NEPRA approves capacity expansion plan

NEPRA approves capacity expansion plan

Business

“IGCEP is a dynamic document that covers the 10-year planning period and is reviewed annually,” said a statement released on Friday.
“This serves as the main document to add new generation capacity to meet future needs in a scientific and systematic way, avoiding the boom-bust cycles of the past.”
According to IGCEP, the country’s energy mix, which is heavily focused on imported fuels, has been reshaped to include key contributions from endemic resources such as hydropower, local coal, bagasse, wind, and solar power at a minimal cost.
Coal, heating oil, and regasified liquefied natural gas (LNG) currently make up an important part of the energy mix.
Oil consumption will drop from just 19% today to 2%, he said.
“Similarly, the use of LNG and imported coal will be reduced from the current 17% and 11% to 11% and 8%, respectively,” the statement said.
“At the same time, the contribution of Heidel and other renewable energy sources such as bagasse, wind, and sun will increase significantly.”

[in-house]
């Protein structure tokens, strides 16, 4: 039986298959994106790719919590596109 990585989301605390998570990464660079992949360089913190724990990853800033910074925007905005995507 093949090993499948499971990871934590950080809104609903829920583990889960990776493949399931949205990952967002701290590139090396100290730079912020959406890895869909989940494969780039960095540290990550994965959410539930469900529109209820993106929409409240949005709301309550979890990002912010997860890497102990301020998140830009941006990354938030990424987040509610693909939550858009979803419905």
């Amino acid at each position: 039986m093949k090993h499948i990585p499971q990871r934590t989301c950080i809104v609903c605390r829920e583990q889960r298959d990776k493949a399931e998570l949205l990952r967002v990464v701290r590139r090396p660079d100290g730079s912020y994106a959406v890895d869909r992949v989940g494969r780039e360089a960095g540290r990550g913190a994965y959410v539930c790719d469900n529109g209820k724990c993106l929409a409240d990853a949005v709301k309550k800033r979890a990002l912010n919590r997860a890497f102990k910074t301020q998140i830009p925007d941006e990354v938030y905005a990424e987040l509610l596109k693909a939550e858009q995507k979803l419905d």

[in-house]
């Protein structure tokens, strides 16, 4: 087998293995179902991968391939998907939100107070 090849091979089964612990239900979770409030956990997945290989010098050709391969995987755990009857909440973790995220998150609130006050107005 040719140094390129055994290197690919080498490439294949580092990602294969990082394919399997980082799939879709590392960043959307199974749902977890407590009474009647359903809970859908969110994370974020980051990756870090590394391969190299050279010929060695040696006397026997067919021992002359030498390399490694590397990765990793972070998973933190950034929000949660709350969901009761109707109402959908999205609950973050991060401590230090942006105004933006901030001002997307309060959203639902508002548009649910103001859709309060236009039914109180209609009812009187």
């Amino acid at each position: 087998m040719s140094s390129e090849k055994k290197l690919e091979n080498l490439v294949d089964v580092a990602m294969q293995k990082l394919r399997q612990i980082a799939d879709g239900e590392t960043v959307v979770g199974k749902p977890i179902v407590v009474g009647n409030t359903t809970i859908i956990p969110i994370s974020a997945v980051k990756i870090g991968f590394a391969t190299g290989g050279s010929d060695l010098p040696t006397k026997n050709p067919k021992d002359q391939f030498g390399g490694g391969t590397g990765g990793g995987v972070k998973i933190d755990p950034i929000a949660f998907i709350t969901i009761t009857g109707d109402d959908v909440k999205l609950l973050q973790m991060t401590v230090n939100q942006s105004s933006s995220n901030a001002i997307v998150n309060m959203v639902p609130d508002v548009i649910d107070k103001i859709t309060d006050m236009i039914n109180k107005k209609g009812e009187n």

NEPRA approves IGC EP2021-30 to generate cheaper electricity:
NEPRA announced that, with the consent of IGCEP, it will review its 10-year plan to cover electricity needs annually.
Here it is mentioned that the 10-year IGCEP aims to produce cheaper electricity from 2021-30.
According to the distribution issued by NEPRA, the amount of electricity produced is checked every year according to the ten-year plan and scientific methods are used to predict the amount of electricity produced and delivered in the country.
After the IGCEP 2021-30 is approved, electricity will be generated from local resources, and electricity generation from oil from the furnace will be reduced from 19% to 2%.
The plan is to reduce electricity generation from RLNG resources from 19% to 11% and the use of the coal-fired power plant from 11% to 8%.
In its report, NEPRA praised the CCI’s role in approving the IGCEP authorities and stated that electricity generation under the IGCEP would increase to 60% by 2030.